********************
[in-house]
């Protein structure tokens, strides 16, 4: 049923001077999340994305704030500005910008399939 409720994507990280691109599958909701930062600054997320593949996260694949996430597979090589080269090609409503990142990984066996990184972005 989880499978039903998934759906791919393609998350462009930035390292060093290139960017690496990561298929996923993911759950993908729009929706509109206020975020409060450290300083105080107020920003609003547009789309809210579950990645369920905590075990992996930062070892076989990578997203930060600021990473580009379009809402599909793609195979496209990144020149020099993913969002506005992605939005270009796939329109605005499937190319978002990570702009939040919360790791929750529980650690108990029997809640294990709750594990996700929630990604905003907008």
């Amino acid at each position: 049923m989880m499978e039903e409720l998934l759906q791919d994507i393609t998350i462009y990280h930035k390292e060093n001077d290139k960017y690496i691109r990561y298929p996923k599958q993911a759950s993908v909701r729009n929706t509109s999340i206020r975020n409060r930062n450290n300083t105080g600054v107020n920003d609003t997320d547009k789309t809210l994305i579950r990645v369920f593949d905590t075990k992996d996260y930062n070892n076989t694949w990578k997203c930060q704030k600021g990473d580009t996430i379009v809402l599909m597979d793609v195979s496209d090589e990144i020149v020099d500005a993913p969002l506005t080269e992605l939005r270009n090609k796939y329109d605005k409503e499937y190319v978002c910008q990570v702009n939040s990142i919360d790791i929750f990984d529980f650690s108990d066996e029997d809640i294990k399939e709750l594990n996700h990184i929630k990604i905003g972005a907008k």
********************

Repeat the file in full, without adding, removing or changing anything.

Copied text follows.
[in-house]
């Protein structure tokens, strides 16, 4: 049923001077999340994305704030500005910008399939 409720994507990280691109599958909701930062600054997320593949996260694949996430597979090589080269090609409503990142990984066996990184972005 989880499978039903998934759906791919393609998350462009930035390292060093290139960017690496990561298929996923993911759950993908729009929706509109206020975020409060450290300083105080107020920003609003547009789309809210579950990645369920905590075990992996930062070892076989990578997203930060600021990473580009379009809402599909793609195979496209990144020149020099993913969002506005992605939005270009796939329109605005499937190319978002990570702009939040919360790791929750529980650690108990029997809640294990709750594990996700929630990604905003907008």
């Amino acid at each position: 049923m989880m499978e039903e409720l998934l759906q791919d994507i393609t998350i462009y990280h930035k390292e060093n001077d290139k960017y690496i691109r990561y298929p996923k599958q993911a759950s993908v909701r729009n929706t509109s999340i206020r975020n409060r930062n450290n300083t105080g600054v107020n920003d609003t997320d547009k789309t809210l994305i579950r990645v369920f593949d905590t075990k992996d996260y930062n070892n076989t694949w990578k997203c930060q704030k600021g990473d580009t996430i379009v809402l599909m597979d793609v195979s496209d090589e990144i020149v020099d500005a993913p969002l506005t080269e992605l939005r270009n090609k796939y329109d605005k409503e499937y190319v978002c910008q990570v702009n939040s990142i919360d790791i929750f990984d529980f650690s108990d066996e029997d809640i294990k399939e709750l594990n996700h990184i929630k990604i905003g972005a907008k």